But I think to call McGirt radical is a little puzzling, because I think the way that you've described it, I'd quibble with a bit. To say that the court gave jurisdiction to the tribal governments is a strange statement of law. Court can't give jurisdiction to a tribal government. The tribal government had that jurisdiction via a treaty which, at least under constitutional terms of the court has nothing to do with, even abrogation of that treaty. All the court did was look at the long swath of history and say that Congress hadn't abrogated the treaty. And then in Castro-Huerta, the court decided whole clause that the state just needed jurisdiction in a particular context. So, it ignored congressional action, it ignored the separation of powers principles that had driven it in McGirt, and instead plowed through with what it saw as best policy in that case.

So, I guess the question here is, what do we think of as radical? Do we think of a Supreme Court that is driven by its own policy objectives? Is that radical? Or is of course it's driven by rule of law principles and separation of powers principles, radical if the result is something that we disagree with? And I think I'm much more concerned about the former than the latter.

Will: The separation of powers framework does give me a more artful way to ask that question. Just in the domestic separation of powers context, we've had cases, maybe fewer now, but we've had sort of periods where the Supreme Court comes in and enforces some seemingly basic separation of powers principle. But where there'd been a long period of time where lots of people weren't doing what it said, like the ban on legislative vetoes and Chadha, or pick particular ones, whatever you want.

But you have times where the court says, "Well, look, it's true. A lot of people have been saying otherwise-- our youngest town, presidents have been taking sort of unilateral action without congressional consent in the past and the courts as well, it's been happening in the past, but I'm not sure why you thought that was okay." And maybe that's sort of greater analogy to McGirt in sense of-- it might be that right, the court is just enforcing what the treaty is required. But it is true that it was doing things that at least people of Oklahoma, people in Oklahoma government who don't have any power over what the treaties say, but who do have a lot of power in a kind of de facto sense in Oklahoma we're kind of ignoring. So, it was still changing practice even by doing something very ordinary to the law.

Maggie: Yeah. I think I would distinguish it. I think you're right in the sense that the court came in an instance where people on the ground had a vision of what the law was, and they believed that over time, their behavior could abrogate a treaty, especially the state government. They felt that they could, over time through their actions of law breaking, essentially abrogate a federal treaty, which, again, is puzzling to me from a vertical separation of powers perspective. But I think the way I would distinguish this from Chadha, for example, which is the court coming in and saying, "No, this is what the Constitution requires. And you, Congress, has been essentially trying to put their consensus and the president even trying to circumvent this. And so, of course we're going to start to go back to our constitutional principles."

What you have here is the Congress advocating treaties and other instances, just not this one. And the court is coming in and saying, "Well, this is the constitutional rule, and we're not going to change that constitutional rule of Congress unilaterally abrogating treaties." I'm concerned with that rule. Generally, I think it's a little bit puzzling that we do allow Congress to abrogate treaties in that way. But the court isn't actually coming back and enforcing anything. It doesn't actually have that power. It's not returning to any fundamental principle. It's instead saying, "Well, I think that the constitutional role should be that state governments can, through their beliefs and behaviors, abrogate treaties." Which I think is even more problematic than thinking of the Congress unilaterally abrogating a treaty.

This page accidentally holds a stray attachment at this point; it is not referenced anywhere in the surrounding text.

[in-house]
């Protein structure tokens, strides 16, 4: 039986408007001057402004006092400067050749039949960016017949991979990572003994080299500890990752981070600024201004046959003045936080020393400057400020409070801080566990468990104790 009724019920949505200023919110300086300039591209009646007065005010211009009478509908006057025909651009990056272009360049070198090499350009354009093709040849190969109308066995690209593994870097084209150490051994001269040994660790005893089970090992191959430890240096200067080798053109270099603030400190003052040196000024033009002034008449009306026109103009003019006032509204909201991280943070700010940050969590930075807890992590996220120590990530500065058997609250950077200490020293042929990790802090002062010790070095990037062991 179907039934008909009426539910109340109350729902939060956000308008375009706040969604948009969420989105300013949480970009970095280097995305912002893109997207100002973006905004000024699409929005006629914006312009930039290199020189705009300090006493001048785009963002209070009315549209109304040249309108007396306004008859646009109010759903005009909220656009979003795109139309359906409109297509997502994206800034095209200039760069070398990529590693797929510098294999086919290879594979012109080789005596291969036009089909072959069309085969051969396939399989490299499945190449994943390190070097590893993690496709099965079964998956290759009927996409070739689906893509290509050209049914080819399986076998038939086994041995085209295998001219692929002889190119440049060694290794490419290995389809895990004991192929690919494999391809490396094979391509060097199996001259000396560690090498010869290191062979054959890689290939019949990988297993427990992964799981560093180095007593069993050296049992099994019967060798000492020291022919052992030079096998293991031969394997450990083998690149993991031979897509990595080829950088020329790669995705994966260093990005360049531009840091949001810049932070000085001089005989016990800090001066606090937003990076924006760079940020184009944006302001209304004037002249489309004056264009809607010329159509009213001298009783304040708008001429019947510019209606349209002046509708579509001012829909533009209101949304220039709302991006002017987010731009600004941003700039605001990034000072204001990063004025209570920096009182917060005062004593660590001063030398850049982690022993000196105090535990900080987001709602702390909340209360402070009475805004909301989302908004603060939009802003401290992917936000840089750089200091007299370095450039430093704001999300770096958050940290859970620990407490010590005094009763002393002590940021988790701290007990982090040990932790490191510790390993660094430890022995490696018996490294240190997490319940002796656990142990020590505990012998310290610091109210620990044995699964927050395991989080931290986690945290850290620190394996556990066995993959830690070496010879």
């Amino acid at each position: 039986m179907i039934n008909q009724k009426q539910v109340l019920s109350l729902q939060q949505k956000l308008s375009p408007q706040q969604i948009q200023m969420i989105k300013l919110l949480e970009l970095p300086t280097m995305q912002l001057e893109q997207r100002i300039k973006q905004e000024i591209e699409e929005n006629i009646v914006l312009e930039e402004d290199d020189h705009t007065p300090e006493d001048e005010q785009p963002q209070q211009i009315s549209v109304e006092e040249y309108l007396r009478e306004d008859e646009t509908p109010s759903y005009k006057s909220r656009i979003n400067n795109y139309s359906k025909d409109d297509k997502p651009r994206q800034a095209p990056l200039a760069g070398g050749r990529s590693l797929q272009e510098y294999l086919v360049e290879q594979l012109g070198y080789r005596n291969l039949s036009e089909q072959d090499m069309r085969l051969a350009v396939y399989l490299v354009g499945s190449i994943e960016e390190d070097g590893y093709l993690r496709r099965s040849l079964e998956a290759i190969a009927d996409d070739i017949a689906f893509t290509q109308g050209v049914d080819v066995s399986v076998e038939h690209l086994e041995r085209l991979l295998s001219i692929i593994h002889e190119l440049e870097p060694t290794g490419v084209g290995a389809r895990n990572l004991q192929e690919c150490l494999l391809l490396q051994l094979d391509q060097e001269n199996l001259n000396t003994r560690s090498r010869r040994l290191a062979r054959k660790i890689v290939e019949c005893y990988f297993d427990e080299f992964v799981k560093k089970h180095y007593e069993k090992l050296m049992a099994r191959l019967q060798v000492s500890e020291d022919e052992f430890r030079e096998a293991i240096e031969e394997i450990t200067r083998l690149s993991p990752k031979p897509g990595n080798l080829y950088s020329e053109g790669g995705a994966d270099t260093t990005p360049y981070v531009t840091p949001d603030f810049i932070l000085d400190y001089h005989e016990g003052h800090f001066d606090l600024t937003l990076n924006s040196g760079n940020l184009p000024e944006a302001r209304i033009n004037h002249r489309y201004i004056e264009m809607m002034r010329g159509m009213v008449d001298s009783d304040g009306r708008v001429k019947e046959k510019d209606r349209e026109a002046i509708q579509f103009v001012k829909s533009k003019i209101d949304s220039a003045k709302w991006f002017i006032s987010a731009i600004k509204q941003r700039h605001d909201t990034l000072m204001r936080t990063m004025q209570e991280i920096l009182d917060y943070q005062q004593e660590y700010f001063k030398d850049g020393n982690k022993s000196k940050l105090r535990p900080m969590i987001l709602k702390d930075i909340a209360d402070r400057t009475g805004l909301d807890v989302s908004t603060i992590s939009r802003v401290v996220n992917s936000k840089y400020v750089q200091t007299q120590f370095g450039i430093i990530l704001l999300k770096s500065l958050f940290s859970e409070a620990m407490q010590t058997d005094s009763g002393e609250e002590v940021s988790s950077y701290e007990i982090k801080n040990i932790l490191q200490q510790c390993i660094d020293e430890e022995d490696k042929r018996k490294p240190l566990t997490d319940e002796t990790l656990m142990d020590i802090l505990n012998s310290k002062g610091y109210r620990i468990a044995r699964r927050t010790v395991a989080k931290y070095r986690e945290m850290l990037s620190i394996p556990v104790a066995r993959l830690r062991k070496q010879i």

Will: If dissenters had said instead, "Well, we agree Congress has to abrogate the treaty. We think Congress did. Maybe not quite in explicit terms, maybe not they didn't use the magic words, but we think they enacted enough laws that it kind of counts in the way we sometimes judge repeals." That will be less radical outside of Supreme Court.

Maggie: Yeah, what is the less radical, especially if they were looking at congressional action that wasn't deeply problematic? So, this gets a little bit beyond the question of separation of powers into what I think-- of course, I would love for us to do the basic level of constitutional law and adherence to public law principles and rule of law principles and federal Indian law. That's the basic level floor that I'm hoping for. But in reality, I think that we can, as a constitutional culture, aim higher than that to try to also understand the problematic rules that we develop around American colonialism, it's ongoing project, and the way that we approach it is a constitutional democracy. And so there, what you had was to the extent that the dissenters were trying to argue for a rule, looking at congressional action-- And they had a tough time of it, of course, looking back at the court's own articulations of the standards saying, "No, no, no, abrogation of treaties. It is a long-standing rule, not just of our own domestic constitutional law, but of international law that we preference sovereignty. And if you're going to abrogate sovereignty, we see this in the federalism context, I see this in a national context. You need to do it clearly and succinctly."